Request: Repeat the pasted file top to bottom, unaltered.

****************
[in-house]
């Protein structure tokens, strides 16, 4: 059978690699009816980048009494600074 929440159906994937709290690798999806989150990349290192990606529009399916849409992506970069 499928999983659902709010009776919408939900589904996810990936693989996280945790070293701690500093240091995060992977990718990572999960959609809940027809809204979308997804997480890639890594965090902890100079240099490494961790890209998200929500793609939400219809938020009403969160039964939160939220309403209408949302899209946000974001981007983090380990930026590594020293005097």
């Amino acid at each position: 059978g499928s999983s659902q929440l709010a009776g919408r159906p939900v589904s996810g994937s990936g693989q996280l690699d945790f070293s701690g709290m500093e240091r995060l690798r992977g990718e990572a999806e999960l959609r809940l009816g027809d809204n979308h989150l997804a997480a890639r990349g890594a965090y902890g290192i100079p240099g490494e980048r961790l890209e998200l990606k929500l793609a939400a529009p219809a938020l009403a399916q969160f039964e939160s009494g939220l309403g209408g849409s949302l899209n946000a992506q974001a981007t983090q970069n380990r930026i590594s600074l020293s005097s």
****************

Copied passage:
[in-house]
């Protein structure tokens, strides 16, 4: 059978690699009816980048009494600074 929440159906994937709290690798999806989150990349290192990606529009399916849409992506970069 499928999983659902709010009776919408939900589904996810990936693989996280945790070293701690500093240091995060992977990718990572999960959609809940027809809204979308997804997480890639890594965090902890100079240099490494961790890209998200929500793609939400219809938020009403969160039964939160939220309403209408949302899209946000974001981007983090380990930026590594020293005097």
């Amino acid at each position: 059978g499928s999983s659902q929440l709010a009776g919408r159906p939900v589904s996810g994937s990936g693989q996280l690699d945790f070293s701690g709290m500093e240091r995060l690798r992977g990718e990572a999806e999960l959609r809940l009816g027809d809204n979308h989150l997804a997480a890639r990349g890594a965090y902890g290192i100079p240099g490494e980048r961790l890209e998200l990606k929500l793609a939400a529009p219809a938020l009403a399916q969160f039964e939160s009494g939220l309403g209408g849409s949302l899209n946000a992506q974001a981007t983090q970069n380990r930026i590594s600074l020293s005097s």